The Rendez-vous crowd was riveted, filled, I thought, with a yearning for such a ceremony in their own faith tradition, a ritual that demanded something of them. These young people wanted to pray with their bodies, to stretch their physical limits. They wanted to be asked to sacrifice. Am I crazy to think this is a “guy thing”? Or maybe it’s a young person’s hunger for an experience that tests and changes them? One thing I know for sure: confirmation doesn’t do it!

Recently, I participated in a planning session for the 2016 Banff Men’s Conference, an annual gathering for United Church men. In the midst of the conversation, one man said, “I wish my son would attend the conference. He’s in his 30s, married, kids, interesting job. He’s a good man. I invited him to come, and he said, “Why? Why do I need faith? My life is full; I’m happy, busy. Tell me what would be different if I were to go to the conference, or to church for that matter?”

Maybe that’s the real question. Men aren’t staying away from church because they’re hurt or angry or they
disagree with the position the church has on this or that social issue. Maybe men — and women — are absent because church is irrelevant. It doesn’t ask much of them, and it doesn’t make a difference.

That’s a hard thing for me to write, and I know it’s only part of the picture. But the church has a responsibility to discover new ways of sharing the Gospel with a younger generation of men, presenting a life-changing invitation to follow Jesus. How we are going to do that is a challenging and exciting question.

Very Rev. Gary Paterson is a former United Church moderator.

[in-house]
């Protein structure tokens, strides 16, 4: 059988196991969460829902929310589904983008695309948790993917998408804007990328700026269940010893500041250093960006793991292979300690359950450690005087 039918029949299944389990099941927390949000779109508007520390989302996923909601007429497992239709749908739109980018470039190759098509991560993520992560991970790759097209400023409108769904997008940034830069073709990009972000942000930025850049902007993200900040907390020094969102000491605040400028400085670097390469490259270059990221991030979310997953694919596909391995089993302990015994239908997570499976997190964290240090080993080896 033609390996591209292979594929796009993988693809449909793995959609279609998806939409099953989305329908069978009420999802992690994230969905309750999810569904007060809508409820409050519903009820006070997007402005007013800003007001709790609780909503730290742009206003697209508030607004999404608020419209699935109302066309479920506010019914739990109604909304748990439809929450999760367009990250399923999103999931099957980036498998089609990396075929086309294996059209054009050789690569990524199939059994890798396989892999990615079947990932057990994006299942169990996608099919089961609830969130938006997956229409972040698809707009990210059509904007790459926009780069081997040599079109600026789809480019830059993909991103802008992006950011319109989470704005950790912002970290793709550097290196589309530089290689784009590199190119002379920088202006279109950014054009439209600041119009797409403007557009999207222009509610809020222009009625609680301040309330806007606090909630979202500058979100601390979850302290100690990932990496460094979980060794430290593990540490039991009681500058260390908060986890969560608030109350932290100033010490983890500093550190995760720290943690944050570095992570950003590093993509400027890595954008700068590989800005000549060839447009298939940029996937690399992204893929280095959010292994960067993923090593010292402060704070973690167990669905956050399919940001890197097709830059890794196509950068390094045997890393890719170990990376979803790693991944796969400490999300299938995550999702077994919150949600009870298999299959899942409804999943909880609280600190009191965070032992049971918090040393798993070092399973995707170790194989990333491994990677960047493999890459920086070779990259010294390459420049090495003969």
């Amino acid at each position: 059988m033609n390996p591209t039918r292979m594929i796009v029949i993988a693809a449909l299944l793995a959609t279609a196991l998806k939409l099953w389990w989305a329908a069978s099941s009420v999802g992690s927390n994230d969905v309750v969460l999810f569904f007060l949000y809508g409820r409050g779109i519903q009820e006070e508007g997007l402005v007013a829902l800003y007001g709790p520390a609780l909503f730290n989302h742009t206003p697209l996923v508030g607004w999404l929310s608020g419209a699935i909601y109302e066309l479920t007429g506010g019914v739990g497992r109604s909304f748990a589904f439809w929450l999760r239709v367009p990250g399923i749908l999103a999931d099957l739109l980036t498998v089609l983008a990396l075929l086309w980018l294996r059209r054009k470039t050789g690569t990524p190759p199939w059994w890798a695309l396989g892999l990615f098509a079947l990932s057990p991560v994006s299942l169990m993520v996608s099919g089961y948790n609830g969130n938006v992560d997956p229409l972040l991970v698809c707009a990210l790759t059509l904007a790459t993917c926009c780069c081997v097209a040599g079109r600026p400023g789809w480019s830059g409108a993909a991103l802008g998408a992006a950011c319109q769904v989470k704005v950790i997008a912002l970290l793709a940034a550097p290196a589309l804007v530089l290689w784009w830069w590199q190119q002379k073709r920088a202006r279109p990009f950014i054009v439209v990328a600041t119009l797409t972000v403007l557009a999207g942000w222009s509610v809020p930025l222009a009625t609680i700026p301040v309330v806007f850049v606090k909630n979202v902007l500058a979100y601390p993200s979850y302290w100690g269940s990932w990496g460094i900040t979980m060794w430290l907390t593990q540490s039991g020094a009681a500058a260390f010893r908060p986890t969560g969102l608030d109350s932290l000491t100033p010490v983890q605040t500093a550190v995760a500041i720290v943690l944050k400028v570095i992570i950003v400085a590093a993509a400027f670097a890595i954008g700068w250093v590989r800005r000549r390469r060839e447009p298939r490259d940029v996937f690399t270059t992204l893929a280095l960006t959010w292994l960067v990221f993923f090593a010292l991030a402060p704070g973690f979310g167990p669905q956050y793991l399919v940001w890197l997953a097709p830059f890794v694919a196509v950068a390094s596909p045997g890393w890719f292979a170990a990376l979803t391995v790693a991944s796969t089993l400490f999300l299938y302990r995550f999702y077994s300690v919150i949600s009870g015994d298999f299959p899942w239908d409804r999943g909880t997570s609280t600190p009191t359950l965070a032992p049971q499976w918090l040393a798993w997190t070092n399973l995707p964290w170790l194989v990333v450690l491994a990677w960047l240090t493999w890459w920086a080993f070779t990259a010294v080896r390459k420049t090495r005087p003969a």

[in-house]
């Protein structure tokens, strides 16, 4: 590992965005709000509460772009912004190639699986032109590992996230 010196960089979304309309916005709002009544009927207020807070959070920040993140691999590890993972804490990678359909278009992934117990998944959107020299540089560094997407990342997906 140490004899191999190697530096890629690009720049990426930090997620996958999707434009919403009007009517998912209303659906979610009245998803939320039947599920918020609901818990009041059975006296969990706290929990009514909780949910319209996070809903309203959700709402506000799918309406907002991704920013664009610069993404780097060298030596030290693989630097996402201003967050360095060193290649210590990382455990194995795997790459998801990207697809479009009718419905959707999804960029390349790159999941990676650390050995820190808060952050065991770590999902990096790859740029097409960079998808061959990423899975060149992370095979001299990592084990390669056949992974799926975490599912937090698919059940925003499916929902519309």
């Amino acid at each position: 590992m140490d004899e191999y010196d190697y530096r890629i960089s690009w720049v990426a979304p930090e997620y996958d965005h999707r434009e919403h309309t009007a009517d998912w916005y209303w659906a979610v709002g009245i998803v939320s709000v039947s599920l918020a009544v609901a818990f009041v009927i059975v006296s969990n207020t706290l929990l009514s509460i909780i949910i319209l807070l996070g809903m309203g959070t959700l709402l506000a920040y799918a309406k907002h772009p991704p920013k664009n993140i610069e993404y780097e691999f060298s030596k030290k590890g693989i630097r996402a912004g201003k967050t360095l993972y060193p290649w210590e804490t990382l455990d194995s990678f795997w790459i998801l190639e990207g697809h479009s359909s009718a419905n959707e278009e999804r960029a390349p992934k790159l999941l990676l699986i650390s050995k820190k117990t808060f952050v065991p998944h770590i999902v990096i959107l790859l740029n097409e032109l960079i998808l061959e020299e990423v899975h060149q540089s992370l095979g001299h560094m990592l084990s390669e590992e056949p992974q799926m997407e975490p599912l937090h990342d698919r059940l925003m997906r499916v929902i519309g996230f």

Readers’ advisory: The discussion below is moderated by The UC Observer and facilitated by Intense Debate (ID), an online commentary system. The Observer reserves the right to edit or reject any comment it deems to be inappropriate. Approved comments may be further edited for length, clarity and accuracy, and published in the print edition of the magazine. Please note: readers do not need to sign up with ID to post their comments on ucobserver.org. We require only your user name and e-mail address. Your comments will be posted from Monday to Friday between 9:30 a.m. and 5:30 p.m. Join the discussion today!
Promotional Image

Editorials

David Wilson%

Observations

by David Wilson

If statues could talk

Promotional Image

Video

ObserverDocs: Stolen Mother

by Observer Staff

The daughter and adoptive mother of one of the Missing and Murdered Indigenous Women share their story

Promotional Image

Society

July 2017

From far and wide

by Various Writers

Meet 11 immigrants who are putting down new roots

World

June 2017

A suitcase for Cuba

by Christopher Levan

You’ll find more than giveaway toiletries and hand-me-downs in the writer's luggage. Each carefully chosen gift offers a glimpse into the lives of Cubans today.

Justice

June 2017

Undocumented

by Kristy Woudstra

Up to half a million people are living in Canada without official status. The ‘sanctuary city’ movement is growing, but the fear of deportation persists.

World

June 2017

Resisting genocide

by Sally Armstrong

In August 2014, ISIS attacked Iraq’s Yazidis, slaughtering thousands and forcing women and girls into sexual slavery. Today, the survivors are fighting for their ancient way of life.

Society

April 2017

Dear Grandkids

by Various Writers

Six acclaimed Canadian authors write letters from the heart

Society

March 2017

Called to resist

by Paul Wilson

Liberal Christians in the United States test their faith against a demagogue

Promotional Image